As a baseball fan, the first week of spring training is great due to the thrill of being able to finally watch baseball again. But the middle weeks of spring baseball tend to lose some appeal, so the WBC comes at a perfect time for fans that are eager to watch some real competitive action with a lot at stake. And if you don’t think it’s competitive, then you haven’t watched it. Many of the players have explained how they take great pride in putting on the uniforms of their countries and just how much it means to them.

Bruce Chen, who pitched 17 seasons in the major leagues, is competing for Team China. Chen also competed for Panama, his home country, in two previous WBC’s, but now he’ll be playing for his country of ancestry. For Chen, putting on the Chinese uniform has a special meaning. “I can only imagine how proud my grandparents would be if they were still alive, to see me give something back to the country”, he explains.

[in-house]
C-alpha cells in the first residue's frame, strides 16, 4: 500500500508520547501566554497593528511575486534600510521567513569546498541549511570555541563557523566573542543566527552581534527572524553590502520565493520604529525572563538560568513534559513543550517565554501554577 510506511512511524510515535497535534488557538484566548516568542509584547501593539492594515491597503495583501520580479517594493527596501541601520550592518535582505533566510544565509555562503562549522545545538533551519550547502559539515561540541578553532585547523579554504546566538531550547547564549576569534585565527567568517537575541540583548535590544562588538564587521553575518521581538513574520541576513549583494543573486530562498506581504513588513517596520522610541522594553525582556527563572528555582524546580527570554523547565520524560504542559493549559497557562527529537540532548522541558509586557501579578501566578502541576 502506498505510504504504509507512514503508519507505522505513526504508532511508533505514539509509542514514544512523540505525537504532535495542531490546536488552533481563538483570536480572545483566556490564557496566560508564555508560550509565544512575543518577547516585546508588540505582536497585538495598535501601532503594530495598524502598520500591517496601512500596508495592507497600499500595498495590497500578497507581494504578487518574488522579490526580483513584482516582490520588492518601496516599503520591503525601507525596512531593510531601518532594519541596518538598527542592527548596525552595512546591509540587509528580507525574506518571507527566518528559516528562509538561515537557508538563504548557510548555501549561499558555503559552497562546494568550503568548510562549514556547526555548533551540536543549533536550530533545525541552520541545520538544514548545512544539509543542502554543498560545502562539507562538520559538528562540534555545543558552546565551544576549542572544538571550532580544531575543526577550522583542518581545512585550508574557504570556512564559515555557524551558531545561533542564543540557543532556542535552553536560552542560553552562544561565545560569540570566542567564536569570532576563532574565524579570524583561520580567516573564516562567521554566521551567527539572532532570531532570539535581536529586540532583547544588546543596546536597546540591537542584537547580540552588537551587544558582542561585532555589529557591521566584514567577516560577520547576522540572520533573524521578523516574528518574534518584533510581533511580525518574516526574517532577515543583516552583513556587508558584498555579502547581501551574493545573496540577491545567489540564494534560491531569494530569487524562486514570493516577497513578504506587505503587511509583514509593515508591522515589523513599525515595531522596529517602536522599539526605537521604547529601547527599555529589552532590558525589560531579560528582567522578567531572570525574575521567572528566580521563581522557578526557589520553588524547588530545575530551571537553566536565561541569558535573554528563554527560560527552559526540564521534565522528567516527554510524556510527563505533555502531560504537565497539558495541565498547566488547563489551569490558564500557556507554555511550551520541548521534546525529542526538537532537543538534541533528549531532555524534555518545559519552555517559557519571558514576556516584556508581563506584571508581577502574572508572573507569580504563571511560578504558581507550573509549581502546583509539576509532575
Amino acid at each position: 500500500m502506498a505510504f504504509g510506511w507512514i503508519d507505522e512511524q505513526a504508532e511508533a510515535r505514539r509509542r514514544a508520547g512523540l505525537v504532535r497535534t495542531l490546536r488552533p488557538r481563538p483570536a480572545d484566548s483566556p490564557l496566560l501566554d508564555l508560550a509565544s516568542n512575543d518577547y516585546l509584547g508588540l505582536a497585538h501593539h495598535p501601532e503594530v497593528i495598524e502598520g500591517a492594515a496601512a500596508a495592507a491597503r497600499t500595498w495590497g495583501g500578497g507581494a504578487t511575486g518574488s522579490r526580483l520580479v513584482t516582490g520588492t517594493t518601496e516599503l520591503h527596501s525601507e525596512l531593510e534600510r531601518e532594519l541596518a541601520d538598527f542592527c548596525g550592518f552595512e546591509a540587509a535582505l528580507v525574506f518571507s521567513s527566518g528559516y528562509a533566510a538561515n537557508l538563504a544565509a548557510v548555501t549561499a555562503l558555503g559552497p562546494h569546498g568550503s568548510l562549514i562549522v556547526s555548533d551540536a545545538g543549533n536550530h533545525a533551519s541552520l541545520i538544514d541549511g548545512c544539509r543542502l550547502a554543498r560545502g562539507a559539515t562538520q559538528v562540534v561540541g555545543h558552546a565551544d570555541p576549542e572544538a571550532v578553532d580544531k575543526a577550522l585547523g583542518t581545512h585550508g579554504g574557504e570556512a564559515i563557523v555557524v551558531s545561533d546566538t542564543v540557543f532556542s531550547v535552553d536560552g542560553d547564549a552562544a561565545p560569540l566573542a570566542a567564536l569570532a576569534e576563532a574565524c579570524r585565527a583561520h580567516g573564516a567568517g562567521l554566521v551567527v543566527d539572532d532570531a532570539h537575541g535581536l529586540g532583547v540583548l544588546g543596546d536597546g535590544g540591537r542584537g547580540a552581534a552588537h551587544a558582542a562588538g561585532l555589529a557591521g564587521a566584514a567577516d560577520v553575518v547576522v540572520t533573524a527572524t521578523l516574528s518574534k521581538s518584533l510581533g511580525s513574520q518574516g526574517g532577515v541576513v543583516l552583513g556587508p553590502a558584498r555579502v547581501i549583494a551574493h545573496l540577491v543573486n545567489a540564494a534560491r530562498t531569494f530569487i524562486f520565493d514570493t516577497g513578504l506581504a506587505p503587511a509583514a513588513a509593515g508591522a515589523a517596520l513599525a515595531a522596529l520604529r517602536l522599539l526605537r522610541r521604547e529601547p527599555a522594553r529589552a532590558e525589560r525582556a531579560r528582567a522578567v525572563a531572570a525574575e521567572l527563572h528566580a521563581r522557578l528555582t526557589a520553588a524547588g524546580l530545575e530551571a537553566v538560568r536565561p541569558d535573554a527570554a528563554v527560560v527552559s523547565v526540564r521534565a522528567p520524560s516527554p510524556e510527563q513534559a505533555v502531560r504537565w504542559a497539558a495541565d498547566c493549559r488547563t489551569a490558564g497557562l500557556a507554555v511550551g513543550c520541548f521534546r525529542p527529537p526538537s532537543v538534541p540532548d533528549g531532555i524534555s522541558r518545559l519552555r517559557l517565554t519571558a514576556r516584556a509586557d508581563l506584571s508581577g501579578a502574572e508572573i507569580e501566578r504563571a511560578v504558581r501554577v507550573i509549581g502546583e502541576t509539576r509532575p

While many top players have declined to suit up for the WBC, the same cannot be said for the Dominican Republic. The Dominican lineup is so rife with major league superstars that it’s hard to think of any stars who aren’t participating. After the team’s first round win versus Canada, Jose Bautista said, “It was great energy from our fans, from our people. When you play for your country, it cannot be compared to many things.”

Some observers have been critical of the WBC for a variety of reasons, including the risk of players suffering injuries or being overworked too early in the spring, as well as the various rule changes. However, the number of benefits can easily be forgotten. For some players, the tournament provides an opportunity to improve their standing within their own organizations. A great showing in the tournament could definitely turn some heads, especially since it is in highly competitive competition. Furthermore, the WBC could very well serve as a valuable audition for players like Justin Morneau, Jason Marquis, and Sam Fuld, all of whom are free agents looking for a place to play in 2017. Also, there’s something pretty unique about seeing former stars like Canada’s Eric Gagne make a comeback to compete against today’s brightest talent.

Players are not the only ones who are using the WBC as a showcase. The tournament can serve as a way to drum up interest in the sport for an entire nation. For global baseball powerhouses like the United States, Dominican Republic, and Japan, that might not be the case. But for countries with a much shorter track record in baseball, such as China, Italy, and Israel, the Classic can be hugely significant in growing the game nationwide.